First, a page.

Should you kill your credit card?
And would you want to? We examine the good, the bad, and the challenging of life without plastic.
Giulia Rozzi's unhealthy relationship with credit cards started in college. Surrounded by friends with frivolous spending habits, Rozzi says she adopted the mindset of "spend now and deal with the consequences later." That approach continued after graduation, when she moved to Los Angeles to pursue comedy and acting. Her cash flow was unsteady, but that didn't stop her from using a credit card to bankroll a wealth of discretionary expenditures. A well-deserved pedicure? A fancy dress? A last-minute trip to Las Vegas with friends? All it took was one swipe of the credit card.
She hit a low point in 2004, having racked up $5,000 in credit card debt. Her parents agreed to pay it off -– on the condition it wouldn't happen again. "The agreement with them was I would never get another credit card, and of course, I did," Rozzi says. Years later, when she found herself drowning in $20,000 in credit card debt, she decided it was time to give up plastic for good.
Rozzi is among a number of consumers who choose to live without credit cards. Some 29% of 1,004 respondents ages 18 years old or older to a 2010 poll by CreditCards.com said they did not own a credit card -– around a 10% jump from the number of respondents who reported having no credit cards in 2009. For many people, saying goodbye to credit cards helps them stay out of debt and take more control of their finances.
Without thousands of dollars of credit at her disposal, Rozzi no longer makes purchases with money she doesn't have. Today she pays for most items with cash and spends less. She says cash transactions make her think twice before making a purchase -– significantly reducing her propensity for impulse purchases. A 2008 study led by Priya Raghubir, a professor of marketing at New York University, reinforced evidence from earlier studies that consumers tend to spend more money when paying with credit cards than they do when paying with cash.
Credit cards also alter a consumer's mindset when contemplating a purchase. A 2012 study published in the Journal of Consumer Research found shoppers who charge an item to their credit card focus on the benefits of the purchase, while those who pay cash focus on the cost.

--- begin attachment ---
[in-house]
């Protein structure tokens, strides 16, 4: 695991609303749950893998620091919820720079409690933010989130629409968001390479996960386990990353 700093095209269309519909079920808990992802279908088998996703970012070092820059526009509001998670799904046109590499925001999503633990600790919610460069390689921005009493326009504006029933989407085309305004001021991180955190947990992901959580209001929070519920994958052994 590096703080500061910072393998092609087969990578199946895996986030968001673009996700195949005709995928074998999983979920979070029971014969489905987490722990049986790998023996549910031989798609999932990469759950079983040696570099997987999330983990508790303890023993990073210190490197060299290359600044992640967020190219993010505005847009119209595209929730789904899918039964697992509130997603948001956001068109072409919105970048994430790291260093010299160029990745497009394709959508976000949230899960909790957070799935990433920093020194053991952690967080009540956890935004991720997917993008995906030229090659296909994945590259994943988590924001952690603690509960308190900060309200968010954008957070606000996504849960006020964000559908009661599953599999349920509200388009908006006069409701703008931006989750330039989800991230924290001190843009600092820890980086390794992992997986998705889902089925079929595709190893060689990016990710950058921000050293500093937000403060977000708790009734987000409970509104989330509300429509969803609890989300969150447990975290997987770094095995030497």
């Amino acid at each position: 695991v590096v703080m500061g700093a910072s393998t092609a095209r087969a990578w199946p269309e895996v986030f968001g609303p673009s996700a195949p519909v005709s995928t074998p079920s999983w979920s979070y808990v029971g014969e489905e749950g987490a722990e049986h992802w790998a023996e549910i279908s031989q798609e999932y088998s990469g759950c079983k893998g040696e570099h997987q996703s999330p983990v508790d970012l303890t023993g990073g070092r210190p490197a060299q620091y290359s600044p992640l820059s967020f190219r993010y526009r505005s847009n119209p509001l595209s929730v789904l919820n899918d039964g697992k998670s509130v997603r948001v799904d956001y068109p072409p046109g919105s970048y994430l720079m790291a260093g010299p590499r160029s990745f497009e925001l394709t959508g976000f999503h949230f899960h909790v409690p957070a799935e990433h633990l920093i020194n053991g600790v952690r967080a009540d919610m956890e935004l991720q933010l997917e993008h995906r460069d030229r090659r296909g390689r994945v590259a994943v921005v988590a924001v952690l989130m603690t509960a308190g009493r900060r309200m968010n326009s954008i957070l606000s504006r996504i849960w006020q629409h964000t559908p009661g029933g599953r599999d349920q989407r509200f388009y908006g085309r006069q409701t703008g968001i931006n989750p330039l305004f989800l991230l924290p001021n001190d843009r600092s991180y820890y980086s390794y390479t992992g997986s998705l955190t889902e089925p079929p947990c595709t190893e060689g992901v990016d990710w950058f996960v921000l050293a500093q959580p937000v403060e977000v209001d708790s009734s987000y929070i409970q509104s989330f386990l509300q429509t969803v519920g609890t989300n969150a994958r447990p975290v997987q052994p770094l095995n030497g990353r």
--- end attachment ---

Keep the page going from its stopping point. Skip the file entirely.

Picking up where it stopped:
Consequently, many consumers who give up credit cards begin to pay closer attention to where their money is going and develop the discipline to spend less, says Gail Cunningham, vice president of membership and public relations at the National Foundation for Credit Counseling, a network of accredited and certified credit-counseling agencies. "Credit cards distance you from your hard-earned money," Cunningham says. "We've found people who decide to live on a cash basis end up saving around 20% of their previous spending -– and they do it without feeling deprived."
However, those who go the credit card-free route may still encounter problems, including difficulties when booking hotels and renting vehicles. Such transactions typically require at least a debit card. "People who live in a cash-only world are going to find themselves marginalized and inconvenienced," says Ben Woolsey, director of marketing and consumer research at CreditCards.com.
Debit vs. credit card protections
Many credit experts, including Woolsey, advise credit card-free consumers to use a debit card that's attached to a checking account so they can still make purchases without having to carry wads of cash.
But debit cards don't offer the same protections as credit cards. The Fair Credit Billing Act covers consumers from fraudulent credit card charges. Consumers must submit a written dispute (some offer electronic submission) within 60 days after receiving an account statement that contains billing errors.